Feeling sorry for the Not-Quite-Hitty girls in their homeless state gave Grandpa just the reason he needed to persuade Grandma Jean to agree to taking out shared ownership of the largest, oldest and most beautiful house on D.M. Lane. It was built in 1910 and, with me as broker, he took out a mortgage for half the cost of the house with Celia at KT Miniatures, who was selling it, whilst my mother became owner of the other half. The Not-Quite-Hitty girls do not yet know that they are closer to having a home of their own than they think. The house is, over all, 1:12 but has quite high ceilings so some of that beautiful old German furniture that is a little larger will not look out of place and the girls might just about squeeze in without looking ridiculous.
Mary did enjoy looking round when invited to do so, but she still doesn't know Grandpa and Grandma have bought a share in it with the view to her becoming co-tenant with her sister. After climbing over assorted building supplies, she discovered that there is a comfortable built in seat to rest on in the bay window.
Next, two incredibly cheap houses came up for sale. This rare and wonderful opportunity could not be passed over. Neither cost as much as the 1940s three-piece suit he'd been looking at longingly, so they were duly bought, almost sight unseen. Grandma Jean and I worried and fretted. What was Grandpa taking on? Or rather, what was he buying for me to take on? Well the old boy clearly has an eye for a bargain, because they are both lovely in their own ways.
First, and easiest to introduce is this one.
Marked 'Triang' on the back gable wall, there was no mistaking the original builders. Very quickly, we sought superior knowledge from Celia, asking her to be our surveyor. The outcome was that it was a Triang 62, probably from the 40s and in near original condition. Hurrah! No structural stuff for the jobbing builder to learn how to do, on this house at least!
Grandpa, Grandpa and the lodgers are even now discussing who should live in which house.
In point of fact, none of them mind, just as long as they can all live close by each other. Bonds have been formed and Grandma Jean is now extremely fond of them all. She was even more pleased when, to make up for the lack of the leather suit that was sacrificed to pay for the houses, Grandpa presented her with a very special gift.
A beautiful old ebony and gold piano, made by that high quality traditional furnishing company Pit-a-Pat, arrived for her and after a great deal of huffing and puffing from the men-folk it was ready to be played.
Several days later, a piano stool arrived and Grandma was in her element. Which is a lot better than being out in the elements as the Big People house has been flooded, 100 mph gales have blown and it hasn't stopped raining since before Christmas. Now though, Grandma is keeping us cheerful with rousing renditions of songs such as ' Roll Out the Barrel,' 'Rule Britannia' and the Welsh National Anthem.
The second house that was bought with the Triang is home made. Now, round here, many houses were built by their residents with no formal training. The one we live in is 500 years old and was almost certainly built by the family and friends of the people who were to live in it. It is very small and clearly for peasant stock, such as ourselves. There's not a straight wall anywhere to be found, and no foundations worthy of mentioning, but it has stood up to wind, snow, hail and torrential rain, with the occasional glimpse of the sun, for five centuries.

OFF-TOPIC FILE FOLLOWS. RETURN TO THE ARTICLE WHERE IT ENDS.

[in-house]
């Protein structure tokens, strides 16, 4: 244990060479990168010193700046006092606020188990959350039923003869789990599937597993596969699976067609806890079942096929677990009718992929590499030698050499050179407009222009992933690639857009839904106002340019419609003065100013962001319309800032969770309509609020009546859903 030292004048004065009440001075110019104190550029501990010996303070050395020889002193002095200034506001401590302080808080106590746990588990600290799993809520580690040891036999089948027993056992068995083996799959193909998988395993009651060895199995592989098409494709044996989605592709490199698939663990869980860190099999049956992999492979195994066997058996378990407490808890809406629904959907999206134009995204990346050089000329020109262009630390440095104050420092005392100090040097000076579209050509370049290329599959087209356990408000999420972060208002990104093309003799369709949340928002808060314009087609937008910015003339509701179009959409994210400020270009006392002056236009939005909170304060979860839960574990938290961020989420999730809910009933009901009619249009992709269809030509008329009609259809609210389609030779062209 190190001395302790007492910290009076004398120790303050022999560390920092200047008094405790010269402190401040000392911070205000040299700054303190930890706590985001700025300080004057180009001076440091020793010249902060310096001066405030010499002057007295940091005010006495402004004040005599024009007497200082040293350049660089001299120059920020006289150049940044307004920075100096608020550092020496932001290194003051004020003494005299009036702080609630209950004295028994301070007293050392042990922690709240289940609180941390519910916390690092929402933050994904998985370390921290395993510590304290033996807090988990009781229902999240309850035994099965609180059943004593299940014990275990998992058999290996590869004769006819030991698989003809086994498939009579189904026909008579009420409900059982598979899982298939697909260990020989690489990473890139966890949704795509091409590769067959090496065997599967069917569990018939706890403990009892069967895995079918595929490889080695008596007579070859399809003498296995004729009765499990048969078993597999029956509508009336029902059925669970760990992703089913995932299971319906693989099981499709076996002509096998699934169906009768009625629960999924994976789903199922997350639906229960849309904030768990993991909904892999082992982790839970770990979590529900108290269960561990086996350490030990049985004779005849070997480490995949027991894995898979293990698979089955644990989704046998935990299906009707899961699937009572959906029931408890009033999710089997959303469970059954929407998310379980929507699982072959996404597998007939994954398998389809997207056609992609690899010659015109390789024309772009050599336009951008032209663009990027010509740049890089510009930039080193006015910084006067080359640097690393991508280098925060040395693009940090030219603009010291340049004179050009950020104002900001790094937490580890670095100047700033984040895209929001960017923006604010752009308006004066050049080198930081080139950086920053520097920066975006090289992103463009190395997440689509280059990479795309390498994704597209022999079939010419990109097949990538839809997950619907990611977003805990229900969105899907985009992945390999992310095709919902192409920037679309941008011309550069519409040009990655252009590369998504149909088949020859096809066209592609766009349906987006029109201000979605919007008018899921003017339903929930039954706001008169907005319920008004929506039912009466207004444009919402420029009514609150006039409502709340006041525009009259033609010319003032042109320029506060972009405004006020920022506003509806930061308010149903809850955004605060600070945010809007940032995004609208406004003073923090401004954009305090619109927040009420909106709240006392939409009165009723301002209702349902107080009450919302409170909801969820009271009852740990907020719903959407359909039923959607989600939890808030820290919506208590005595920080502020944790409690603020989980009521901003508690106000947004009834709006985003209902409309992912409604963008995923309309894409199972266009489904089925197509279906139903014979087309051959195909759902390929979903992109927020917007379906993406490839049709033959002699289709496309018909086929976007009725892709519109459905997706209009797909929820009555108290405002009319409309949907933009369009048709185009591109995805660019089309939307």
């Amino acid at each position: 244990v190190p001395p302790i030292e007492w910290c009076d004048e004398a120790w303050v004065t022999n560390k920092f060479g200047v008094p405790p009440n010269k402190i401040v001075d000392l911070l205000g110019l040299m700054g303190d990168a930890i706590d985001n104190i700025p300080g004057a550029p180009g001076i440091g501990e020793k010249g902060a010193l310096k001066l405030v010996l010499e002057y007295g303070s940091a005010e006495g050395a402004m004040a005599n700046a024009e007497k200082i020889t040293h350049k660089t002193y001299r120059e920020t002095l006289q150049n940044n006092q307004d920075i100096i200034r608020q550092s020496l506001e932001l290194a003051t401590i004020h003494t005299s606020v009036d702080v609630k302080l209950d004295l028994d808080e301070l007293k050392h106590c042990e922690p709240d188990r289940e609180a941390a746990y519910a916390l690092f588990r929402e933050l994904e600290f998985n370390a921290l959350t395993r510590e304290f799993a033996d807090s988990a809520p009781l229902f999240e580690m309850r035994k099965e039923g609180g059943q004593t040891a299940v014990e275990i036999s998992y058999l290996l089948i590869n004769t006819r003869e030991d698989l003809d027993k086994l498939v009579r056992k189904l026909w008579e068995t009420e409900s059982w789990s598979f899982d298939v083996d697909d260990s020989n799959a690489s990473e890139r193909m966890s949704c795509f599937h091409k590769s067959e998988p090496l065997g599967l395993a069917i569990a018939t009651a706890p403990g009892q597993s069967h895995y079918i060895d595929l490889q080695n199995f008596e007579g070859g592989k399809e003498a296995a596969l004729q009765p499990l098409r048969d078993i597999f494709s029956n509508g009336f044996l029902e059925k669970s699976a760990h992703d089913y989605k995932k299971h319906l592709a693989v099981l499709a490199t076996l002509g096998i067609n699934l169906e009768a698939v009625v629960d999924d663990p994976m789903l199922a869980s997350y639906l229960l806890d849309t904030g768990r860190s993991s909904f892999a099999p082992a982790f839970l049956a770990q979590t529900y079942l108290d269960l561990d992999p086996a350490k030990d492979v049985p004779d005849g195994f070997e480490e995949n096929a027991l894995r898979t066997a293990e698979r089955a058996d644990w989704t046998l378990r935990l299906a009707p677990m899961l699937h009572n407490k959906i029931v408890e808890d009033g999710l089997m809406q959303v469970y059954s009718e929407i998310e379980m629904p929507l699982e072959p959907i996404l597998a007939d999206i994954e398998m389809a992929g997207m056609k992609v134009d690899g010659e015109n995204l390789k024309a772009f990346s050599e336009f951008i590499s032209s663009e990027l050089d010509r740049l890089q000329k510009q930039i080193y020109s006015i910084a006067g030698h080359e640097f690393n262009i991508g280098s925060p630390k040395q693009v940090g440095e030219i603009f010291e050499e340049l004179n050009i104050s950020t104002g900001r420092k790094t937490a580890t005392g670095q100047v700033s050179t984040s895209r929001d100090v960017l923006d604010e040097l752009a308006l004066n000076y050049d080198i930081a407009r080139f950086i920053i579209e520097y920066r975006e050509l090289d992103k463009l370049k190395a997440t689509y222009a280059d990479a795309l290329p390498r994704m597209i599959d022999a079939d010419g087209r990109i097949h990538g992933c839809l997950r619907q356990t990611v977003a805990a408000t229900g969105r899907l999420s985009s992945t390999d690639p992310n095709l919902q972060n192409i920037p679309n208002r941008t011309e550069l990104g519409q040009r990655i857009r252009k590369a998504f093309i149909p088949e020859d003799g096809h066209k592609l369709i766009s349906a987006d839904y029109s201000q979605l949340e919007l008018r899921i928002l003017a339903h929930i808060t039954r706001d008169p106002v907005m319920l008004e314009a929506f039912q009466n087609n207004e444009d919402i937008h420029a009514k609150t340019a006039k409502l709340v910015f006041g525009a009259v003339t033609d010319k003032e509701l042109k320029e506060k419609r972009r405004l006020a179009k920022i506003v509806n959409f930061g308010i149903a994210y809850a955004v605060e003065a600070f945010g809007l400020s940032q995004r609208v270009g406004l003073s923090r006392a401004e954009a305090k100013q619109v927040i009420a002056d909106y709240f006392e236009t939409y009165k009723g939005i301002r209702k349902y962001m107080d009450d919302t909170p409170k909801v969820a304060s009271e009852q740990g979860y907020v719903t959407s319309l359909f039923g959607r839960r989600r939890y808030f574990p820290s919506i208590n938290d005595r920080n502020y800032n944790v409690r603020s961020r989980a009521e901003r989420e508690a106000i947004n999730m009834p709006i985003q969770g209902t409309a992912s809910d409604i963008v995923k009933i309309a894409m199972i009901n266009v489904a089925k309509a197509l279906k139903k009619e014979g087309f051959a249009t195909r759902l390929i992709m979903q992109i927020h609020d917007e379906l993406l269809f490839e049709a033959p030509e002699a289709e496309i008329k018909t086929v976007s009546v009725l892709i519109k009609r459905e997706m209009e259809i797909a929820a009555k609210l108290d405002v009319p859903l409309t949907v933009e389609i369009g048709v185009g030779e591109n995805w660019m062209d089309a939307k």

|The Big People's House is 500 years old or more.|
So, we were not too worried about the hand built thing, until we looked underneath and read an inscription saying that it was made by a 13 year old boy for his little sister in 1951.... but it seemed sturdy and it IS sturdy and also extremely heavy.
It was based on a plan in The Woodworker Magazine ( Thank you Rebecca at Doll's Houses Past and Present, for researching that for us!) but errors in measurements were made. Nothing too drastic, just that the upstairs rooms have ceilings over 25% higher than those below, so that finding a tenant tall enough to change a light bulb upstairs but short enough to stand upright downstairs might prove challenging. But, as Grandma noticed, there's no electricity supply there anyway, so why worry about light bulbs?
The little girl this house was built for was called Sian. So it is now known as Ty Sian (Sian's House). The 1910 house is now called Lilly Irene's House because Lilly Irene's father, Mr Hoare, built it for her dolls to live in. After several days of hearing Grandpa and my husband constantly joking about it being the Best Little Hoare House in Wales they got on Grandma's and my nerves, so we decided to call it after the little girl herself.
So, there you have it! Grandpa now feels his property portfolio is complete, at least for the time being. He is strutting around seeing himself as a property baron, though he intends to be a kindly one, making sure all the tenants are comfortable and his houses are well maintained. He seems totally oblivious of the work that must be undertaken to make the houses suitable for renting out. Of course, only one house is truly a Dolly Mixture, but Grandpa is increasingly proud that the whole street is named after his first purchase.